I use some plugins for my vim, they’re mainly some random, interesting additions. I’ve never really got to building whole language environment with vim plugins - like, say, complete Scala-lang ecosystem.
So treat those as a bunch of semi-interesting plugins, that you may also find interesting.
Nerdtree (https://github.com/scrooloose/nerdtree) - the most basic plugin, enables convenient file browsing in a separate vim pane.
Nerdcommenter (https://github.com/scrooloose/nerdcommenter) - a pretty ubiquitus tool for commenting stuff out
Vim-sessions (https://github.com/xolox/vim-session) - I recently started to use sessions a lot. They’re super useful and they allow to save the whole context of my edits, reads, etc. And of course easily restore it :) There is also a good introductory post into the world of sessions: http://peterodding.com/code/vim/session/
Tabline (https://github.com/mkitt/tabline.vim) - just a simple script to handle tabs in vim
Ultisnips (https://github.com/SirVer/ultisnips) - a snippets plugin - borrowed from this splendid blogpost: https://castel.dev/post/lecture-notes-1/ This post is a treasure trove of interesting editing techniques and plugins to take from as you like. Also, there is part 2 available https://castel.dev/post/lecture-notes-2/ - equally wonderful.
Syntastic (https://github.com/vim-syntastic/syntastic) - this one is nice! Universal (as in “support a lot of languages”) syntax checker. If it doesn’t support you choice of programming language out of the box - check for associated plugins.
Landscape (https://github.com/itchyny/landscape.vim) - my colorscheme of choice
|With default colorscheme|
Vim-airline (https://github.com/vim-airline/vim-airline) - beautiful and very useful statusline, just have a look at the project page
Vim-devicons (https://github.com/ryanoasis/vim-devicons) - adds icons to specific file types in nerdtree
Vim-startify (https://github.com/mhinz/vim-startify) - adds a startup screen to vim, with recently closed files, sessions. Pretty convenient to use, I must say.
I lied about not trying to build a complete language env with vim. I did. And it was Clojure.
So plugins I’ve used were:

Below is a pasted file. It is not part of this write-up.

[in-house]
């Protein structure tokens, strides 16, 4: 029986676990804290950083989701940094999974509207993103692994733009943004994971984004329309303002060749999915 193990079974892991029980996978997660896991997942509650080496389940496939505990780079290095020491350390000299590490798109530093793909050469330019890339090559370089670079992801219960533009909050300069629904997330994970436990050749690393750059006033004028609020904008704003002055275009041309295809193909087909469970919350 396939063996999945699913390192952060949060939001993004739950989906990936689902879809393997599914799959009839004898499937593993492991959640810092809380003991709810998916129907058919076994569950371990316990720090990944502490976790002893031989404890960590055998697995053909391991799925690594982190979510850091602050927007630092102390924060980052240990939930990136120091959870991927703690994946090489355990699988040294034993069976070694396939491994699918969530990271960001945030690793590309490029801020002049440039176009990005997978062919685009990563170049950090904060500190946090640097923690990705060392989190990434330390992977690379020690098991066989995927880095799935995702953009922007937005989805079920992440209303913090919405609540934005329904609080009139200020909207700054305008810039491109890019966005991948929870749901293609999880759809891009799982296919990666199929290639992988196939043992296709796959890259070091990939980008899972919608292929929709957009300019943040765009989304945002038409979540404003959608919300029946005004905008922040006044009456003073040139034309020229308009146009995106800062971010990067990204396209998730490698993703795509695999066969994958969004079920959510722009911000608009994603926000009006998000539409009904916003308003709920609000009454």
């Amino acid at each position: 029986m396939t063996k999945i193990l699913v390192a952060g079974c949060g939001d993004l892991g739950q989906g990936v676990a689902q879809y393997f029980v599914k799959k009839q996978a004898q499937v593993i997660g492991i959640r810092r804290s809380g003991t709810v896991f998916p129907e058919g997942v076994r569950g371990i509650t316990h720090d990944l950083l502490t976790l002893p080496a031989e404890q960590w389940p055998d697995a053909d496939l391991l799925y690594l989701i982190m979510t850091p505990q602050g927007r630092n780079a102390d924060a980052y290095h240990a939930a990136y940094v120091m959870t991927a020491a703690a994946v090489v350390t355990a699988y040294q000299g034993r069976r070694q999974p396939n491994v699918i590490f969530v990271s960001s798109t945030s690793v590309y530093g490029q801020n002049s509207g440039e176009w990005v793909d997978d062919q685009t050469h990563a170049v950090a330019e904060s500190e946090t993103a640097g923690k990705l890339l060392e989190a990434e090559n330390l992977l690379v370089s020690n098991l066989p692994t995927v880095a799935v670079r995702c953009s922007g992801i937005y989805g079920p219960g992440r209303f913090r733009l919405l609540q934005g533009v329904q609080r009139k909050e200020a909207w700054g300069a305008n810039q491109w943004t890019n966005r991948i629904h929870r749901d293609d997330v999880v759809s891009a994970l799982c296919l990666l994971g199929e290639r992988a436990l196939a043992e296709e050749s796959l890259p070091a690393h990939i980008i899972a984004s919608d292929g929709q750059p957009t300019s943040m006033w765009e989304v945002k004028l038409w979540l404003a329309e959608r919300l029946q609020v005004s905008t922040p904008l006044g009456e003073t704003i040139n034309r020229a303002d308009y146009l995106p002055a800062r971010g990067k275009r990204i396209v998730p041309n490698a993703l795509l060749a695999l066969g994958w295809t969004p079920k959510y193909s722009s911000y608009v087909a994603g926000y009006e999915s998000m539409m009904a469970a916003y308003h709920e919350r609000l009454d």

- https://github.com/tpope/vim-fireplace - for running REPL and having constant code checks
- https://github.com/kien/rainbow_parentheses.vim - useful for matching nested parentheses - so useful with clojure
- https://github.com/guns/vim-sexp - used to edit S-expressions (? is it? check!)
https://github.com/tpope/vim-sexp-mappings-for-regular-people - just a couple key-bindings to ease the pains of working with vanilla vim-sexp.
Since I’m doing a lot of note-taking and editing in vim, I’ve recently settled on using Markdown. I also have multiple plugins for that
https://github.com/plasticboy/vim-markdown - the most basic plugin that handles almost all the necessary things regarding markdown support
From time to time I need to edit some Latex file, so my vim contains also a plugin for that world, which is https://github.com/lervag/vimtex - overaly it’s easy to use, although I’m completely sure I’ve just scratched the surface of its possibilities.
All my configs can be found in this repo: https://github.com/zygm0nt/dotvim
I use pathogen as my plugin manager. Which is super cool to use. It’s really a no-ceremony tool to install new plugins :)
If you have some advice as to my setup - please, feel free to leave those in the comments’ section.
Also, don’t treat this as a complete list of plugins to use, just wander around and explore. Find your own way. During researching for this blogpost I’ve stumbled upon many more interesting plugins. For example, things I want to checkout in near future are: